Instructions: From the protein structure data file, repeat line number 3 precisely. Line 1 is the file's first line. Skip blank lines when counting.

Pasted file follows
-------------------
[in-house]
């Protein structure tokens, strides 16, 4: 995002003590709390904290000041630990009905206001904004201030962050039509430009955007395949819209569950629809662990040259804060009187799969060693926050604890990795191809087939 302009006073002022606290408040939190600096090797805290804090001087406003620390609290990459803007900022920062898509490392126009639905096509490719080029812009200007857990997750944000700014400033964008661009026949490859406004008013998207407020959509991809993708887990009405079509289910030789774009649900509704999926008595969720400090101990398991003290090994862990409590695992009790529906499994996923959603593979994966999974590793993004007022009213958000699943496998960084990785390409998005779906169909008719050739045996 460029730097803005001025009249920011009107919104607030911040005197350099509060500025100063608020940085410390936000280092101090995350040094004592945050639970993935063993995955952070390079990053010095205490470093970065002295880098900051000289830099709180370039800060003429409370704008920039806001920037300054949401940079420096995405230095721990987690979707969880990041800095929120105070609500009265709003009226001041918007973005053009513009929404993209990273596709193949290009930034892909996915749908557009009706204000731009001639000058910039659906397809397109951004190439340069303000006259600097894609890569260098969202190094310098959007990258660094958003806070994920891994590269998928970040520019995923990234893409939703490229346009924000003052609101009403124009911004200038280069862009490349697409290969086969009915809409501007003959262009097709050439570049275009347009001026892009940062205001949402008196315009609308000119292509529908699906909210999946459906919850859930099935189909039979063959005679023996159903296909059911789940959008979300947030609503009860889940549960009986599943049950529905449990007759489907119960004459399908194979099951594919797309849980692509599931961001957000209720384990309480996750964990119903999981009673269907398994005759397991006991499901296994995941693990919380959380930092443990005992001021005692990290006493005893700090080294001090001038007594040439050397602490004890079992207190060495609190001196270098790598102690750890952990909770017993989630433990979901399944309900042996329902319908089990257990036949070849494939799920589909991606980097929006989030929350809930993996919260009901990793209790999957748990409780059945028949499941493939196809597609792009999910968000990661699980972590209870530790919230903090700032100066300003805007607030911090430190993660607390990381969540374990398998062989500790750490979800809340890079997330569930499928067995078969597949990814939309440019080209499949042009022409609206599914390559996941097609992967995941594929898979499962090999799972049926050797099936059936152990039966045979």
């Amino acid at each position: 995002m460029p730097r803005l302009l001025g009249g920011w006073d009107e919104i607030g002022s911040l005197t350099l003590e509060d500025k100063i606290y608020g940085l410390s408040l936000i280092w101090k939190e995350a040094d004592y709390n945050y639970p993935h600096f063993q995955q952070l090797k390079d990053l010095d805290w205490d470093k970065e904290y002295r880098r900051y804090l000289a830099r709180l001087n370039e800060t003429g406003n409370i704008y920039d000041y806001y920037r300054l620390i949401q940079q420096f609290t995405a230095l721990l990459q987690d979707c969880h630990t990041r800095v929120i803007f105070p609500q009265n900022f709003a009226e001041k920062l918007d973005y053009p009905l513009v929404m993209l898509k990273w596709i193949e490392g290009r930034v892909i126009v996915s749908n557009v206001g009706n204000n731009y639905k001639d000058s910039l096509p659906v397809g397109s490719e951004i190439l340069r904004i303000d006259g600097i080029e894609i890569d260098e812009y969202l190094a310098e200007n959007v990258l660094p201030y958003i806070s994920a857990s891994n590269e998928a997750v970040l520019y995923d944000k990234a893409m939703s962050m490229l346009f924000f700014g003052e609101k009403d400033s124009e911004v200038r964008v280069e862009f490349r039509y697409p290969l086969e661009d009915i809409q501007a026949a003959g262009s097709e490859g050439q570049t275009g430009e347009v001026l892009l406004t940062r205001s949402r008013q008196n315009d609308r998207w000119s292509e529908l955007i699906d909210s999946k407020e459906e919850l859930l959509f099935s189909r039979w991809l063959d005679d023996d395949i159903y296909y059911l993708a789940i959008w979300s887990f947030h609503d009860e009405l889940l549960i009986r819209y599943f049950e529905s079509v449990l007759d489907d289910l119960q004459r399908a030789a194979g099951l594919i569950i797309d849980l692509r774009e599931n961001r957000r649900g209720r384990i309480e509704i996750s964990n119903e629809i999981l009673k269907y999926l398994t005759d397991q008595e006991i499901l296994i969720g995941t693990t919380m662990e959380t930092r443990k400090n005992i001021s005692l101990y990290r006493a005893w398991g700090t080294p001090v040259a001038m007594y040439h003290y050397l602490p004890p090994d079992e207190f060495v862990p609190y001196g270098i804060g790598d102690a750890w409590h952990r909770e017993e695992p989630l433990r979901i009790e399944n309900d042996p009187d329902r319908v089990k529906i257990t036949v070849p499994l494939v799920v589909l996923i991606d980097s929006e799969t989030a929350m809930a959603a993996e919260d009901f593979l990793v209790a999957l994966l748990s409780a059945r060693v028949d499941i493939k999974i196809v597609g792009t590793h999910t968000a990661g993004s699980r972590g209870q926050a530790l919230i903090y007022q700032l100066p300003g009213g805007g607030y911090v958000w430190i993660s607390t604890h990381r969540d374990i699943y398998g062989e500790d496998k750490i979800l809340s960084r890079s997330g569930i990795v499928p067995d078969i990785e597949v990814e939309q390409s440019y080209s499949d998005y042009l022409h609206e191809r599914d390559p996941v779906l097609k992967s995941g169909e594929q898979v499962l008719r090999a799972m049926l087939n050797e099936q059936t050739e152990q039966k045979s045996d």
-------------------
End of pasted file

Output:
């Amino acid at each position: 995002m460029p730097r803005l302009l001025g009249g920011w006073d009107e919104i607030g002022s911040l005197t350099l003590e509060d500025k100063i606290y608020g940085l410390s408040l936000i280092w101090k939190e995350a040094d004592y709390n945050y639970p993935h600096f063993q995955q952070l090797k390079d990053l010095d805290w205490d470093k970065e904290y002295r880098r900051y804090l000289a830099r709180l001087n370039e800060t003429g406003n409370i704008y920039d000041y806001y920037r300054l620390i949401q940079q420096f609290t995405a230095l721990l990459q987690d979707c969880h630990t990041r800095v929120i803007f105070p609500q009265n900022f709003a009226e001041k920062l918007d973005y053009p009905l513009v929404m993209l898509k990273w596709i193949e490392g290009r930034v892909i126009v996915s749908n557009v206001g009706n204000n731009y639905k001639d000058s910039l096509p659906v397809g397109s490719e951004i190439l340069r904004i303000d006259g600097i080029e894609i890569d260098e812009y969202l190094a310098e200007n959007v990258l660094p201030y958003i806070s994920a857990s891994n590269e998928a997750v970040l520019y995923d944000k990234a893409m939703s962050m490229l346009f924000f700014g003052e609101k009403d400033s124009e911004v200038r964008v280069e862009f490349r039509y697409p290969l086969e661009d009915i809409q501007a026949a003959g262009s097709e490859g050439q570049t275009g430009e347009v001026l892009l406004t940062r205001s949402r008013q008196n315009d609308r998207w000119s292509e529908l955007i699906d909210s999946k407020e459906e919850l859930l959509f099935s189909r039979w991809l063959d005679d023996d395949i159903y296909y059911l993708a789940i959008w979300s887990f947030h609503d009860e009405l889940l549960i009986r819209y599943f049950e529905s079509v449990l007759d489907d289910l119960q004459r399908a030789a194979g099951l594919i569950i797309d849980l692509r774009e599931n961001r957000r649900g209720r384990i309480e509704i996750s964990n119903e629809i999981l009673k269907y999926l398994t005759d397991q008595e006991i499901l296994i969720g995941t693990t919380m662990e959380t930092r443990k400090n005992i001021s005692l101990y990290r006493a005893w398991g700090t080294p001090v040259a001038m007594y040439h003290y050397l602490p004890p090994d079992e207190f060495v862990p609190y001196g270098i804060g790598d102690a750890w409590h952990r909770e017993e695992p989630l433990r979901i009790e399944n309900d042996p009187d329902r319908v089990k529906i257990t036949v070849p499994l494939v799920v589909l996923i991606d980097s929006e799969t989030a929350m809930a959603a993996e919260d009901f593979l990793v209790a999957l994966l748990s409780a059945r060693v028949d499941i493939k999974i196809v597609g792009t590793h999910t968000a990661g993004s699980r972590g209870q926050a530790l919230i903090y007022q700032l100066p300003g009213g805007g607030y911090v958000w430190i993660s607390t604890h990381r969540d374990i699943y398998g062989e500790d496998k750490i979800l809340s960084r890079s997330g569930i990795v499928p067995d078969i990785e597949v990814e939309q390409s440019y080209s499949d998005y042009l022409h609206e191809r599914d390559p996941v779906l097609k992967s995941g169909e594929q898979v499962l008719r090999a799972m049926l087939n050797e099936q059936t050739e152990q039966k045979s045996d």